Saturday, April 20, 2024

US reports more than 3,000 deaths in a single day for the first time

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The United States reported more than 3,000 coronavirus deaths in a single day on Wednesday for the first time, with the rise in deaths following a record increase in cases and hospitalizations across the country over the past month.

States attributed 3,054 additional deaths to coronavirus, according to data from the Covid Tracking Project on Wednesday, a count that exceeds the overall toll of 2,977 dead of the terrorist attacks of September 11, 2001.

The latest daily figure eclipsed the 2,752 deaths recorded on May 7, when states in the northeastern United States, including New York and New Jersey, were hit hardest at the start of the pandemic. The national death toll now stands at 280,454, the highest in the world by far.

Deaths tend to lag behind cases and hospitalizations, and the latter two metrics have repeatedly set new highs in recent weeks. These trends have prompted public health officials to ask Americans to stay at home during the holiday season and state leaders to reimpose restrictions on businesses and social gatherings.

Hospitalizations hit a record 106,688 on Wednesday, after surpassing its previous summer high a month ago. States have reported 209,822 new cases of coronavirus, below the one-day high of 224,831 set last Friday, and bringing the number of confirmed infections in the past week to 1.43 million, according to a Financial Times analysis data from the Covid Tracking Project.

Latest figures arrive on the eve of a Food and Drug Administration advisory committee meeting who will discuss whether to recommend Pfizer / BioNTech’s Covid-19 vaccine for emergency use authorization in the United States.

Thanks to better treatments and knowledge about the coronavirus, death rates are generally lower than in the early stages of the pandemic. But unlike spring and summer, when specific regions of the United States have been affected, the latest surge affects large areas of the country at the same time, which could overwhelm hospital resources and ultimately the disease. the ability of health care workers to save lives.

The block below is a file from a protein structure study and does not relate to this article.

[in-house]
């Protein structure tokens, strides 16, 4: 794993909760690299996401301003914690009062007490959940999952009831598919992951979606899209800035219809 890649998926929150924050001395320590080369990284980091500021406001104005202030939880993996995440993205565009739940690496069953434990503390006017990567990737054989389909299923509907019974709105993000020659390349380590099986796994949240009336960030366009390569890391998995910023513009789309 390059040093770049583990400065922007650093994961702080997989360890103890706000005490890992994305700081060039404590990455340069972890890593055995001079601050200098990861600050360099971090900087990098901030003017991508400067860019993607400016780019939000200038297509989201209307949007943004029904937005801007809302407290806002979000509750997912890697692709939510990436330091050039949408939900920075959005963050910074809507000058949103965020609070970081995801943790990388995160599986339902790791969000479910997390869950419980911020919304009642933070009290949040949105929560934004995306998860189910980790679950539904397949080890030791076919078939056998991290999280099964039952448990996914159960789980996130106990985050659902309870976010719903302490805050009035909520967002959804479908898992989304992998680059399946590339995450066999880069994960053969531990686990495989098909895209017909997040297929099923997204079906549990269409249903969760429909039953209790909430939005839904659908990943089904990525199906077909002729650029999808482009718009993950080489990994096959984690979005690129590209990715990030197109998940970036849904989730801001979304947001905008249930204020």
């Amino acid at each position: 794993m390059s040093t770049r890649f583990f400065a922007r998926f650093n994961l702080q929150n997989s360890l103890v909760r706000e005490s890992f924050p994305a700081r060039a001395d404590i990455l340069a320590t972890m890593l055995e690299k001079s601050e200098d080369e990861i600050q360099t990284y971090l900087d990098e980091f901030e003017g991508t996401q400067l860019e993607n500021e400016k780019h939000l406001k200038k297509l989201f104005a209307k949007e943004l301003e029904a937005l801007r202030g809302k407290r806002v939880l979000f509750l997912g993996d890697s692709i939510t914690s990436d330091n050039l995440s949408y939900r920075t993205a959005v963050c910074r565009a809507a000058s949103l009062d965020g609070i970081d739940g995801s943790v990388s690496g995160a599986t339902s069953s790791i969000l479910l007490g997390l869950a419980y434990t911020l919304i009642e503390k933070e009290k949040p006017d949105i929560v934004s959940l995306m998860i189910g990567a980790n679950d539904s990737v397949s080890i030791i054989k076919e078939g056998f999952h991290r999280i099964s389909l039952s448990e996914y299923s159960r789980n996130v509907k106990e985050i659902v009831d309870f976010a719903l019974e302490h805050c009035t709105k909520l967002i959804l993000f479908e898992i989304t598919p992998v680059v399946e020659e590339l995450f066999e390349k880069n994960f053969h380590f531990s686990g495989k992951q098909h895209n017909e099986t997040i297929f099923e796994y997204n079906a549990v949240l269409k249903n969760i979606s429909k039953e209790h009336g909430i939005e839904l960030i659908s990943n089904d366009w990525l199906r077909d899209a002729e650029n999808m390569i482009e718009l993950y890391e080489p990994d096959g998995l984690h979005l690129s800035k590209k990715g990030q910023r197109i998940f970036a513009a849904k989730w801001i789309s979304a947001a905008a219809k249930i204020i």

Pennsylvania Governor Tom Wolf revealed on Wednesday that he had tested positive for Covid-19, prompting him to reiterate his call for residents to wear masks, stay home as much as possible and practice physical distancing.

The governor’s announcement came just hours after the state’s health department attributed another 220 deaths to the coronavirus, the largest single-day tally since May. Less than a week ago, Mr Wolf warned that hospitals in Pennsylvania could run out of intensive care unit beds by mid-December.

Texas reported the highest daily death toll among U.S. states on Wednesday, with the 273 deaths marking the highest number in one day since mid-August. Illinois recorded 229 more deaths, among the largest on record and down from Wednesday’s high of 266 last week.

California has revealed 196 more deaths, slightly below Saturday’s high of 209 in four months. However, the most populous US state reported a record 30,851 new coronavirus infections and a new record for hospitalizations of 11,965 patients.

Gov. Gavin Newsom announced last week that stay-at-home orders would be imposed on large areas of the state if their beds in intensive care units were 85% full.


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